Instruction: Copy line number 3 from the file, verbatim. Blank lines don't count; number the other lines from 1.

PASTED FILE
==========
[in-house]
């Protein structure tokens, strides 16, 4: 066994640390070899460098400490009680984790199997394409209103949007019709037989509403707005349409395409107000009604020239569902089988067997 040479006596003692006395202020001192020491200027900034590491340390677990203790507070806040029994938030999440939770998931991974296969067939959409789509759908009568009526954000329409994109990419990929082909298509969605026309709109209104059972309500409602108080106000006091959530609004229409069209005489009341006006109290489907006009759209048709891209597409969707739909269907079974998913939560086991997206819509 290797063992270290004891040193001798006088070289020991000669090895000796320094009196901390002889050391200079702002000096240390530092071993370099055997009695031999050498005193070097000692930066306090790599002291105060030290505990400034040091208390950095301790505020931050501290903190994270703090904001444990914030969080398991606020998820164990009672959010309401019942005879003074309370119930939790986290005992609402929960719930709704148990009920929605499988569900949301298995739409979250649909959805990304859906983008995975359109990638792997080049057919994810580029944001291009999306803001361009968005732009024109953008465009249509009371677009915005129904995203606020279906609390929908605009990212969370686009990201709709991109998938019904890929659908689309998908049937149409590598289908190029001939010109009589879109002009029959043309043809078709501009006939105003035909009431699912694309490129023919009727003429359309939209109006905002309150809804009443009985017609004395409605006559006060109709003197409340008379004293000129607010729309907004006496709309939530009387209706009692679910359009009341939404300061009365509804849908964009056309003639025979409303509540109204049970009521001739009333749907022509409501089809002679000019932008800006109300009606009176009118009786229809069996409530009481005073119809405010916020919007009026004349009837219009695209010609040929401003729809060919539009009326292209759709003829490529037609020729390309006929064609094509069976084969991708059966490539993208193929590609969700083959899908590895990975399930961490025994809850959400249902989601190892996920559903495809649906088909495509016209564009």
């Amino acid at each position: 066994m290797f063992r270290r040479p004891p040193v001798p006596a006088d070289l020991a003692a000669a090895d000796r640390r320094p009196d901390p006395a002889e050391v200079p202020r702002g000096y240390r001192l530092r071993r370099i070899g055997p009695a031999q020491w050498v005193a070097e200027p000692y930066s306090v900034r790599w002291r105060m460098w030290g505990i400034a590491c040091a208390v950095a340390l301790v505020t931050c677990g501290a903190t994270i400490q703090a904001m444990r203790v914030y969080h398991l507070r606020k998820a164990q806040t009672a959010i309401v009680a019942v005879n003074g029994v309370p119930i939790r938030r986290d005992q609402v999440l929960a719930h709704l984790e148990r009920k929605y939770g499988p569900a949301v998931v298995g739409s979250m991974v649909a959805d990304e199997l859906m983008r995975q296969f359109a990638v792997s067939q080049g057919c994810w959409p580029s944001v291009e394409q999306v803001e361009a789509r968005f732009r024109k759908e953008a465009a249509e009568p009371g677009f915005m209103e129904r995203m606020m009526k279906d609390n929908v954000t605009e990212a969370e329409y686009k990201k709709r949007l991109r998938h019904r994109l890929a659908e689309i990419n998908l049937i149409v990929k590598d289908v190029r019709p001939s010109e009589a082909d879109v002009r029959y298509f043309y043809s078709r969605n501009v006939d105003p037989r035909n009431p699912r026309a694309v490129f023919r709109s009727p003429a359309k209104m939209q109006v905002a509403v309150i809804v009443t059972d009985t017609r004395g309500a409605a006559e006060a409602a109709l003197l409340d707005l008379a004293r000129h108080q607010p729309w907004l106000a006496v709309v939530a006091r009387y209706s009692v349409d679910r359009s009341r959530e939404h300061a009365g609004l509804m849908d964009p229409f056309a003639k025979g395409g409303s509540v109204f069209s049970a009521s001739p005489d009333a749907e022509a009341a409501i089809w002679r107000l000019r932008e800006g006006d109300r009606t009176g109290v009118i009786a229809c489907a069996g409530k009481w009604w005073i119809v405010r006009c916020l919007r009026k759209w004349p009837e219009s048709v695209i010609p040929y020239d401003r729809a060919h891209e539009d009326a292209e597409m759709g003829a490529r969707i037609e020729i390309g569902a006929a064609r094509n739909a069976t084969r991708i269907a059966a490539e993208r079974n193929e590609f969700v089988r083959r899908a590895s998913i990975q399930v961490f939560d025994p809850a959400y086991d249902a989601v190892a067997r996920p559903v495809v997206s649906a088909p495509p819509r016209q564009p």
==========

């Amino acid at each position: 066994m290797f063992r270290r040479p004891p040193v001798p006596a006088d070289l020991a003692a000669a090895d000796r640390r320094p009196d901390p006395a002889e050391v200079p202020r702002g000096y240390r001192l530092r071993r370099i070899g055997p009695a031999q020491w050498v005193a070097e200027p000692y930066s306090v900034r790599w002291r105060m460098w030290g505990i400034a590491c040091a208390v950095a340390l301790v505020t931050c677990g501290a903190t994270i400490q703090a904001m444990r203790v914030y969080h398991l507070r606020k998820a164990q806040t009672a959010i309401v009680a019942v005879n003074g029994v309370p119930i939790r938030r986290d005992q609402v999440l929960a719930h709704l984790e148990r009920k929605y939770g499988p569900a949301v998931v298995g739409s979250m991974v649909a959805d990304e199997l859906m983008r995975q296969f359109a990638v792997s067939q080049g057919c994810w959409p580029s944001v291009e394409q999306v803001e361009a789509r968005f732009r024109k759908e953008a465009a249509e009568p009371g677009f915005m209103e129904r995203m606020m009526k279906d609390n929908v954000t605009e990212a969370e329409y686009k990201k709709r949007l991109r998938h019904r994109l890929a659908e689309i990419n998908l049937i149409v990929k590598d289908v190029r019709p001939s010109e009589a082909d879109v002009r029959y298509f043309y043809s078709r969605n501009v006939d105003p037989r035909n009431p699912r026309a694309v490129f023919r709109s009727p003429a359309k209104m939209q109006v905002a509403v309150i809804v009443t059972d009985t017609r004395g309500a409605a006559e006060a409602a109709l003197l409340d707005l008379a004293r000129h108080q607010p729309w907004l106000a006496v709309v939530a006091r009387y209706s009692v349409d679910r359009s009341r959530e939404h300061a009365g609004l509804m849908d964009p229409f056309a003639k025979g395409g409303s509540v109204f069209s049970a009521s001739p005489d009333a749907e022509a009341a409501i089809w002679r107000l000019r932008e800006g006006d109300r009606t009176g109290v009118i009786a229809c489907a069996g409530k009481w009604w005073i119809v405010r006009c916020l919007r009026k759209w004349p009837e219009s048709v695209i010609p040929y020239d401003r729809a060919h891209e539009d009326a292209e597409m759709g003829a490529r969707i037609e020729i390309g569902a006929a064609r094509n739909a069976t084969r991708i269907a059966a490539e993208r079974n193929e590609f969700v089988r083959r899908a590895s998913i990975q399930v961490f939560d025994p809850a959400y086991d249902a989601v190892a067997r996920p559903v495809v997206s649906a088909p495509p819509r016209q564009p």